MSU to expand global reach with food channel debut
Michigan State University is launching http://Foodchannel.msu.edu, a new educational portal that will offer open-access courses and resources to students around the globe.
MSU will build on its successful massive open online course on food fraud as a foundation for its education portal, which will begin registration for multiple food-related MOOCs on Oct. 15.
“MSU has a strong and incredibly diverse global network of food systems experts that positions the university to lead the conversation in addressing food-related issues,” said Christine Geith, assistant provost and executive director of MSU Global.
The portal will be powered by EdCast, a Silicon-Valley online education platform provider, and supported by Open EdX, software created by MIT and Harvard University. Students will be able to use both their desktop and mobile devices to access offerings on the Foodchannel.
“With EdCast, MSU is on the cutting edge with the next-generation learning platform that can scale to enable millions of students to benefit from MSU’s extensive network of food systems experts,” said Karl Mehta, CEO of EdCast.
Enrollment will be open for MSU’s initial offerings, and additional, self-paced learning resources will be immediately available. Here are the first classes:
• “Food Fraud Preview” – Preventing food fraud, the act of defrauding buyers of food or ingredients for economic gain, is a growing problem. Stopping it can improve domestic productivity due to fewer illnesses, increased production of safe food for domestic consumption and a higher value for safer export product. This is an archive of the earlier course led by John Spink, MSU food fraud initiative director.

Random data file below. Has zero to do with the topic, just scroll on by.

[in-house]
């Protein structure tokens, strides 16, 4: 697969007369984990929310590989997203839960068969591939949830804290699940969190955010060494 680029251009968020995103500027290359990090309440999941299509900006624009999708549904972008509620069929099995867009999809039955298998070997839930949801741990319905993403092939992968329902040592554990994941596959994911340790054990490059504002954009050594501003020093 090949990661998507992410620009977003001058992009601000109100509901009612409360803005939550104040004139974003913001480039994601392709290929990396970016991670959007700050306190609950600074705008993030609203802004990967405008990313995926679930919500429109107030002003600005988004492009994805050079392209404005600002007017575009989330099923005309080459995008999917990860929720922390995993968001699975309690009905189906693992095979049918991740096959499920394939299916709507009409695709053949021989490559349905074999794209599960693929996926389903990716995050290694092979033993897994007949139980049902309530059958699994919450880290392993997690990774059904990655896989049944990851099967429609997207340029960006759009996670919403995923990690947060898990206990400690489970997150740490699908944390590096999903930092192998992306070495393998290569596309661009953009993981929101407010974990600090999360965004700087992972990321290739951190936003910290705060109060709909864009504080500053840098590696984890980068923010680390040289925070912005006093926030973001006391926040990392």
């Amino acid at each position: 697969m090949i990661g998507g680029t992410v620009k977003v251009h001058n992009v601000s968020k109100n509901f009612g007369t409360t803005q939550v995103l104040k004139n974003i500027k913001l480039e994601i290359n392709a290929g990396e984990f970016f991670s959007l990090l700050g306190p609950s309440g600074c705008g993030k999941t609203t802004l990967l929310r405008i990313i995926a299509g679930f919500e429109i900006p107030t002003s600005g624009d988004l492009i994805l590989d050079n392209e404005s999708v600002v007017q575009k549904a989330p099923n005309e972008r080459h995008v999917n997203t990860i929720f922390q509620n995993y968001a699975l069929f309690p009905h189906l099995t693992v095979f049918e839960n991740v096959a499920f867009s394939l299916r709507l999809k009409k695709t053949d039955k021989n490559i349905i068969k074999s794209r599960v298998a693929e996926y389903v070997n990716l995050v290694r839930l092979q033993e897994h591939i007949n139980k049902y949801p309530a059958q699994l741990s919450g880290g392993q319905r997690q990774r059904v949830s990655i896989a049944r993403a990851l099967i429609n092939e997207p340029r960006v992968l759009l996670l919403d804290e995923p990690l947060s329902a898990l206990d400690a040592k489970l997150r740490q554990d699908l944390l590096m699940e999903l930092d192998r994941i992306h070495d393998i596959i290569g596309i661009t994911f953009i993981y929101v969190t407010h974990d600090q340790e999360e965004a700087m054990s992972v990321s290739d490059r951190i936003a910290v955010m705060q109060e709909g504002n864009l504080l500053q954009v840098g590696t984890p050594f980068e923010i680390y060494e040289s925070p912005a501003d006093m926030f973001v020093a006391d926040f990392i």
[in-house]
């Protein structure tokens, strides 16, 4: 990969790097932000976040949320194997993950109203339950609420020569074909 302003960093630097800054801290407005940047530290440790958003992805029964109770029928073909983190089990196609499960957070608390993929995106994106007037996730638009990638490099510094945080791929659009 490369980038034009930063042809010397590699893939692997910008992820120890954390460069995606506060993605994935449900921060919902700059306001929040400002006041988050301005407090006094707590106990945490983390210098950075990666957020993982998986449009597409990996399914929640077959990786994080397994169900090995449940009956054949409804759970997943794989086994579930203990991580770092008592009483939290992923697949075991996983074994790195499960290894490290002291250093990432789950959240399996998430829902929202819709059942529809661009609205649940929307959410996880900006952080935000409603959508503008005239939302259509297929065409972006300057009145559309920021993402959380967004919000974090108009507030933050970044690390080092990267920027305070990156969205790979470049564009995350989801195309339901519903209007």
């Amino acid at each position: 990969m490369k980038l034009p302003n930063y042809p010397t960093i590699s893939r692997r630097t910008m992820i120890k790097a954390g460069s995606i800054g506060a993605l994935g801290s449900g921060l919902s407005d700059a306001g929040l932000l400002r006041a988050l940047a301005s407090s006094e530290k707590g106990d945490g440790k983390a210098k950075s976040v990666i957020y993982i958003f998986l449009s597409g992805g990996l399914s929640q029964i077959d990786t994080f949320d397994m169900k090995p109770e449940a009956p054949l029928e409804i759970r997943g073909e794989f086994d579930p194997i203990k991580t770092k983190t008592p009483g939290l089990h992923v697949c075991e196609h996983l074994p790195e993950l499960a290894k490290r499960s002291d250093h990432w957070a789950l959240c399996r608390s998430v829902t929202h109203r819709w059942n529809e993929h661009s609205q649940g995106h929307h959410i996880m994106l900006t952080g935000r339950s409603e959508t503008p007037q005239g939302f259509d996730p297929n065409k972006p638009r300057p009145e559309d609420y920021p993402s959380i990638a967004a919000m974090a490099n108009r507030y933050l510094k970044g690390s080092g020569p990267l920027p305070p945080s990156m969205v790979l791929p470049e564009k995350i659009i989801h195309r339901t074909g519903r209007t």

• “Food Fraud” – Registration will be open for the Nov. 3-28 offering of this course, with live webinars and threaded discussions led by Spink. Participants will earn a certificate of completion.
• “Food Safety Practices for the Food Industry” – This is an archive of learning resources, aimed at industry professionals working in quality assurance, covers the complex challenges of producing safer food throughout the supply chain on a global basis.
• “Basic Food Safety” – The global nature of food supply means that food safety is now an international issue. This self-paced course, developed by the MSU Food Safety Knowledge Network, walks participants through the measures that should be taken to handle and preserve food quality.
• “Urban Agriculture” – Registration will be open for the Nov. 3-28 offering of this course, led by John Stone, manager of Research and Engagement for the Global Innoversity Program in Metro Food at MSU, which increases awareness of metropolitan agriculture. Participants will earn a certificate of completion.
The need for a broader offering of food-based resources is reflected by how well MSU’s first food fraud MOOC resonated, Geith said. The course generated many requests for in-person executive courses, netted corporate sponsorship from Wal-Mart to translate the course into Mandarin as well as additional support from Perkin-Elmer, a lab equipment company, to support future classes.
MOOCs are just the beginning, Geith said.
“We see our Foodchannel as engagement platform, of which MOOCs are one product,” she said. “We envision an expanded suite of services ranging from research dissemination, to events like webinars and short, noncredit courses and more as this global community grows.”
Source: Michigan State University